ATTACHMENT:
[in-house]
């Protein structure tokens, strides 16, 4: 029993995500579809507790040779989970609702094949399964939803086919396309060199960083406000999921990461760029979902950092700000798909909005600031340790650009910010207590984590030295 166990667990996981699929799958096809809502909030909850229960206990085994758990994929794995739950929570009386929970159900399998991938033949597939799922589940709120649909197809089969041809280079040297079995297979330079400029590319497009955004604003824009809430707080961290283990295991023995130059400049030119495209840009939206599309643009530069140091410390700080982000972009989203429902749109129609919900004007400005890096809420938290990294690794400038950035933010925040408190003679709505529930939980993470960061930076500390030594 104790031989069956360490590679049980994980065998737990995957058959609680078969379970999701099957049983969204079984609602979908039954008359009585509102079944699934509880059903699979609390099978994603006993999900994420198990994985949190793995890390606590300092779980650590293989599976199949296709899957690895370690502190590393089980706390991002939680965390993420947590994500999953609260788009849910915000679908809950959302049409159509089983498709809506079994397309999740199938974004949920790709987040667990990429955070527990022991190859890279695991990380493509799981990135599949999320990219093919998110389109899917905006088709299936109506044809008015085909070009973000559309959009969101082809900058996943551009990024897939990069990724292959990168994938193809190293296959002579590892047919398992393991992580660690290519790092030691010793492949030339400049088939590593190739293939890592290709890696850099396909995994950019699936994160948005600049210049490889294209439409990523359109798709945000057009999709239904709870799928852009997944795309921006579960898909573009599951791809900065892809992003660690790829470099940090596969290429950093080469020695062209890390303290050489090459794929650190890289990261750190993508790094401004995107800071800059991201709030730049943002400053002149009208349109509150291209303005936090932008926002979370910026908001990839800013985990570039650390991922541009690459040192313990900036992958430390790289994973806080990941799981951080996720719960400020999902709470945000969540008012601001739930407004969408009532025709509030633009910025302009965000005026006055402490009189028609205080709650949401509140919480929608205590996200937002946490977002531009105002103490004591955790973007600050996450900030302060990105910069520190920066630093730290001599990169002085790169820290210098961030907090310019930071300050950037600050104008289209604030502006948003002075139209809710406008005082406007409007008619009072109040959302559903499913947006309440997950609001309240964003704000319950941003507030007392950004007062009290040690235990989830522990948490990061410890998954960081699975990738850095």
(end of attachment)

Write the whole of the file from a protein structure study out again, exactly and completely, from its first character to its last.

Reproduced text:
[in-house]
């Protein structure tokens, strides 16, 4: 029993995500579809507790040779989970609702094949399964939803086919396309060199960083406000999921990461760029979902950092700000798909909005600031340790650009910010207590984590030295 166990667990996981699929799958096809809502909030909850229960206990085994758990994929794995739950929570009386929970159900399998991938033949597939799922589940709120649909197809089969041809280079040297079995297979330079400029590319497009955004604003824009809430707080961290283990295991023995130059400049030119495209840009939206599309643009530069140091410390700080982000972009989203429902749109129609919900004007400005890096809420938290990294690794400038950035933010925040408190003679709505529930939980993470960061930076500390030594 104790031989069956360490590679049980994980065998737990995957058959609680078969379970999701099957049983969204079984609602979908039954008359009585509102079944699934509880059903699979609390099978994603006993999900994420198990994985949190793995890390606590300092779980650590293989599976199949296709899957690895370690502190590393089980706390991002939680965390993420947590994500999953609260788009849910915000679908809950959302049409159509089983498709809506079994397309999740199938974004949920790709987040667990990429955070527990022991190859890279695991990380493509799981990135599949999320990219093919998110389109899917905006088709299936109506044809008015085909070009973000559309959009969101082809900058996943551009990024897939990069990724292959990168994938193809190293296959002579590892047919398992393991992580660690290519790092030691010793492949030339400049088939590593190739293939890592290709890696850099396909995994950019699936994160948005600049210049490889294209439409990523359109798709945000057009999709239904709870799928852009997944795309921006579960898909573009599951791809900065892809992003660690790829470099940090596969290429950093080469020695062209890390303290050489090459794929650190890289990261750190993508790094401004995107800071800059991201709030730049943002400053002149009208349109509150291209303005936090932008926002979370910026908001990839800013985990570039650390991922541009690459040192313990900036992958430390790289994973806080990941799981951080996720719960400020999902709470945000969540008012601001739930407004969408009532025709509030633009910025302009965000005026006055402490009189028609205080709650949401509140919480929608205590996200937002946490977002531009105002103490004591955790973007600050996450900030302060990105910069520190920066630093730290001599990169002085790169820290210098961030907090310019930071300050950037600050104008289209604030502006948003002075139209809710406008005082406007409007008619009072109040959302559903499913947006309440997950609001309240964003704000319950941003507030007392950004007062009290040690235990989830522990948490990061410890998954960081699975990738850095």